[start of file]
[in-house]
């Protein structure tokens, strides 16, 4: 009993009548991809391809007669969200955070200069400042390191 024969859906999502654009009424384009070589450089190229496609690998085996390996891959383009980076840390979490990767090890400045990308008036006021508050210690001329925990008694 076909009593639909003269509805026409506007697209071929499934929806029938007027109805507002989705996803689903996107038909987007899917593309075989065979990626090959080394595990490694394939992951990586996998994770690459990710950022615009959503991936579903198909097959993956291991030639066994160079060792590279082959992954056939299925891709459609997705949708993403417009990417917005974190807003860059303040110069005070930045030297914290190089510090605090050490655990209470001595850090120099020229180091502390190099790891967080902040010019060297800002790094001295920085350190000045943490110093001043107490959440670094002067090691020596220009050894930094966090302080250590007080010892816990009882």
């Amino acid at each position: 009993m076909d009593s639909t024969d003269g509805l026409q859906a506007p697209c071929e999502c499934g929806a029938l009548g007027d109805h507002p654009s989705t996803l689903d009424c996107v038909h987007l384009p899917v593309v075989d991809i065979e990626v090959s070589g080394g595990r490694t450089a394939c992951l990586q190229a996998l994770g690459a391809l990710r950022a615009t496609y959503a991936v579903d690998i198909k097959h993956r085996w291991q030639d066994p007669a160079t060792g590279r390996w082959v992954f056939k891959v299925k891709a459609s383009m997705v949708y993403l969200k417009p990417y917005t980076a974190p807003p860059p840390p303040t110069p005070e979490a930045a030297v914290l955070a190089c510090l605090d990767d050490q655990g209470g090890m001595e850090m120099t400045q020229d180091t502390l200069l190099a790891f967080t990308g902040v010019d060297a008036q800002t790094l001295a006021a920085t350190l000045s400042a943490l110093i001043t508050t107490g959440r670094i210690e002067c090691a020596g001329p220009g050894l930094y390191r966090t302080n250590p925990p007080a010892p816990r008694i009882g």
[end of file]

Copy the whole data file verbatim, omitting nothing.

[in-house]
């Protein structure tokens, strides 16, 4: 009993009548991809391809007669969200955070200069400042390191 024969859906999502654009009424384009070589450089190229496609690998085996390996891959383009980076840390979490990767090890400045990308008036006021508050210690001329925990008694 076909009593639909003269509805026409506007697209071929499934929806029938007027109805507002989705996803689903996107038909987007899917593309075989065979990626090959080394595990490694394939992951990586996998994770690459990710950022615009959503991936579903198909097959993956291991030639066994160079060792590279082959992954056939299925891709459609997705949708993403417009990417917005974190807003860059303040110069005070930045030297914290190089510090605090050490655990209470001595850090120099020229180091502390190099790891967080902040010019060297800002790094001295920085350190000045943490110093001043107490959440670094002067090691020596220009050894930094966090302080250590007080010892816990009882």
């Amino acid at each position: 009993m076909d009593s639909t024969d003269g509805l026409q859906a506007p697209c071929e999502c499934g929806a029938l009548g007027d109805h507002p654009s989705t996803l689903d009424c996107v038909h987007l384009p899917v593309v075989d991809i065979e990626v090959s070589g080394g595990r490694t450089a394939c992951l990586q190229a996998l994770g690459a391809l990710r950022a615009t496609y959503a991936v579903d690998i198909k097959h993956r085996w291991q030639d066994p007669a160079t060792g590279r390996w082959v992954f056939k891959v299925k891709a459609s383009m997705v949708y993403l969200k417009p990417y917005t980076a974190p807003p860059p840390p303040t110069p005070e979490a930045a030297v914290l955070a190089c510090l605090d990767d050490q655990g209470g090890m001595e850090m120099t400045q020229d180091t502390l200069l190099a790891f967080t990308g902040v010019d060297a008036q800002t790094l001295a006021a920085t350190l000045s400042a943490l110093i001043t508050t107490g959440r670094i210690e002067c090691a020596g001329p220009g050894l930094y390191r966090t302080n250590p925990p007080a010892p816990r008694i009882g």